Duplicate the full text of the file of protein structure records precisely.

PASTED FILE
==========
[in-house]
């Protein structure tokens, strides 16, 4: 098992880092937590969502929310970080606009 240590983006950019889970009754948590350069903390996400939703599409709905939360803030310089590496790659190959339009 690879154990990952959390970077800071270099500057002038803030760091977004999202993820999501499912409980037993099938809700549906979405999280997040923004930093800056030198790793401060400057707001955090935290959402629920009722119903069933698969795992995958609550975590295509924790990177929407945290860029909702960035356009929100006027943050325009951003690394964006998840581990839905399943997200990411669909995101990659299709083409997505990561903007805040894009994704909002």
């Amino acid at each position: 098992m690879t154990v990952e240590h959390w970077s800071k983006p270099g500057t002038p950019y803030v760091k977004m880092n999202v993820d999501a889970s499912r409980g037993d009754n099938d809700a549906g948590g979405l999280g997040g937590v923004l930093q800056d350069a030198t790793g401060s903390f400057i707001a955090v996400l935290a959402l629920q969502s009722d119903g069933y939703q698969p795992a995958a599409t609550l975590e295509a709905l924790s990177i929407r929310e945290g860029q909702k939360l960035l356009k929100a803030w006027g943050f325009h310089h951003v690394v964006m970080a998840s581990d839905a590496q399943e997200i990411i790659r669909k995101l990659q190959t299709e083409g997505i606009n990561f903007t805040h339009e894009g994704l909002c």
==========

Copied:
[in-house]
């Protein structure tokens, strides 16, 4: 098992880092937590969502929310970080606009 240590983006950019889970009754948590350069903390996400939703599409709905939360803030310089590496790659190959339009 690879154990990952959390970077800071270099500057002038803030760091977004999202993820999501499912409980037993099938809700549906979405999280997040923004930093800056030198790793401060400057707001955090935290959402629920009722119903069933698969795992995958609550975590295509924790990177929407945290860029909702960035356009929100006027943050325009951003690394964006998840581990839905399943997200990411669909995101990659299709083409997505990561903007805040894009994704909002």
């Amino acid at each position: 098992m690879t154990v990952e240590h959390w970077s800071k983006p270099g500057t002038p950019y803030v760091k977004m880092n999202v993820d999501a889970s499912r409980g037993d009754n099938d809700a549906g948590g979405l999280g997040g937590v923004l930093q800056d350069a030198t790793g401060s903390f400057i707001a955090v996400l935290a959402l629920q969502s009722d119903g069933y939703q698969p795992a995958a599409t609550l975590e295509a709905l924790s990177i929407r929310e945290g860029q909702k939360l960035l356009k929100a803030w006027g943050f325009h310089h951003v690394v964006m970080a998840s581990d839905a590496q399943e997200i990411i790659r669909k995101l990659q190959t299709e083409g997505i606009n990561f903007t805040h339009e894009g994704l909002c």